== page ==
Tasting New European Wines with the APVSA

Tasting New European Wines with the APVSA

Tasting a new wine is an exciting experience. Tasting new wines from two dozen new wineries can be mind-blowing! When the Association pour la Promotion des Vins et Spiritueux en Amérique du nord invited us to just such an experience, our response was an enthusiastic “Certainement!”

APVSA PageSo if your High School French is as rusty as mine, the Association pour la Promotion des Vins et Spiritueux en Amérique du nord is more easily pronounced as APVSA. The association helps European wineries increase their name recognition and develop distribution in North America. That fit well with our desire to increase our knowledge emerging of European wineries. That made this industry tasting event a perfect match!

APVSA TourThe APVSA “Wine Not!” tour will visit quite a few major cities in North America, including San Diego, Los Angeles and San Francisco this summer. Of course, we chose to attend the San Francisco event, which was hosted at One Market. After a bit of wandering, we found the tasting area in the sunny atrium. We checked in at the APVSA table and received our wine glasses and detailed winery/wine listing. The tasting area was arranged as a race track oval of rectangular tables, each hosting one or two wineries. The center of the oval had cheese and crackers, plus carafes of water. The first table was “self service” with a dizzying array of wines from wineries that did not send a representative. A great way to start a tasting event!

APVSAWIneryListWe surveyed the tables and examined our wine list to formulate a  strategy. The event was well attended, with some tables surrounded by several rings of attentive guests. Other tables were more open, ready to greet their next guest. We decided to use an opportunistic approach and jump from open table to open table. Over the course of the afternoon we were able to visit all of the tables, we just skipped the crowds. Winning!

Wine tasting is serious business
Wine tasting is serious business

We found so many favorites! Choosing the “best taste of the day” was a fool’s errand. Possibly the best taste of each table? That was achievable. There were many champagnes being poured, which was popular for each of us. On the other hand, there were a few Riesling and Gewürztraminer wines that were a bit sweet for some of our palates. It did give us an excuse to bring back the “Everything happens for a Riesling” chestnut. Every terroir was wonderfully represented, with each wine telling its own story was land and wine maker.


The latest generation of champagne makers of L'Hoste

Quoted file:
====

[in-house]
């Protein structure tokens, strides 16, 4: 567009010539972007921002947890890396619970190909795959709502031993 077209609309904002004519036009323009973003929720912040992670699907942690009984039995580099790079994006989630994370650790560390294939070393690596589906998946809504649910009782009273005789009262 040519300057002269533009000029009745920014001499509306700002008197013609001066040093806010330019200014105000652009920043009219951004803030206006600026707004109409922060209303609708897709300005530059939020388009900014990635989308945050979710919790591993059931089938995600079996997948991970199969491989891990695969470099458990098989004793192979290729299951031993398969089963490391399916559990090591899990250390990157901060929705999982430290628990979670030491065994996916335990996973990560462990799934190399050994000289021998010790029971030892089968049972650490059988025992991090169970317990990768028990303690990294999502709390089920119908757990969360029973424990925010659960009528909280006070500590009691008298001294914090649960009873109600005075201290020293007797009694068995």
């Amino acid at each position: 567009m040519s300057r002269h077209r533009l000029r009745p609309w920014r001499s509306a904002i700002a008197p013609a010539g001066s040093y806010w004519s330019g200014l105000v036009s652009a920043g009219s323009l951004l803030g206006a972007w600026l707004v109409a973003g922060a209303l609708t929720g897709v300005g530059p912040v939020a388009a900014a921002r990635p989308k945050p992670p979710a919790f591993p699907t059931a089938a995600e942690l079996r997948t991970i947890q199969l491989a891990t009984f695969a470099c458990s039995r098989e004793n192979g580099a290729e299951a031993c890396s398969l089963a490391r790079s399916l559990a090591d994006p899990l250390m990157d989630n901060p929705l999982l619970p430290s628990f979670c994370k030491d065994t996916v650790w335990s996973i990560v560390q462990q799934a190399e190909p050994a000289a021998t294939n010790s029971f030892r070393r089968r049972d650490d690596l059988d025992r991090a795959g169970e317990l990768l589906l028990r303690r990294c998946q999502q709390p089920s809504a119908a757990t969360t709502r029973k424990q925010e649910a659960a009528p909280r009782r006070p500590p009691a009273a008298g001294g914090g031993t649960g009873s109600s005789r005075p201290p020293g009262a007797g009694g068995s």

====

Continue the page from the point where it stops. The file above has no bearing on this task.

The latest generation of champagne makers of L’Hoste

Although we enjoyed every winery, there were several that really stood out for us. From all of the fantastic champagnes being poured, all three of us felt that Champagne L’Hoste Père and Fils was our favorite champagnerie. Family owned and operated by three generations, we tasted four of their champagnes. Their Brut Tradition, a blend of 95% Chardonnay and 5% Pinot Noir, was aromatic and approachable. A great introduction to champagne for the newcomer. The Cuvée Prestige Blanc de Blancs just begged to be paired with crême brûllée. Judged as “heavenly” was their Millésime 2011, showing a complexity and layers of fruit rarely found in champagne.

APVSAVenusAnother favorite winery of all three of us was Domaine de Vénus. Located in the Languedoc region of the south of France, very near the border with Spain, the high elevations and warmer climate produce wines with a definite personality. Their 60-year-old Carignan  vines produced a remarkable Côtes Catalanes: crisp and fruit forward, perfect with beef! Their Côtes du Roussillon Rosé showed us strawberry and raspberry notes. We thought it would be amazing paired with some Brie cheese.


Having completed our circuit of the tasting tables, and sampled a number of lovely passed hors d’oeuvres (the house-made tater tots with caviar topping were said to be amazing), we thanked the APVSA staff and set off into the San Francisco afternoon. We can’t wait to see these wineries on the shelves at our neighborhood wine store!


About the Author: John grills a mean steak and is always in the market for another wine fridge. Believes that if a winery has more than 10 employees, it's probably too big. Buys wine faster than he drinks it, but who cares?

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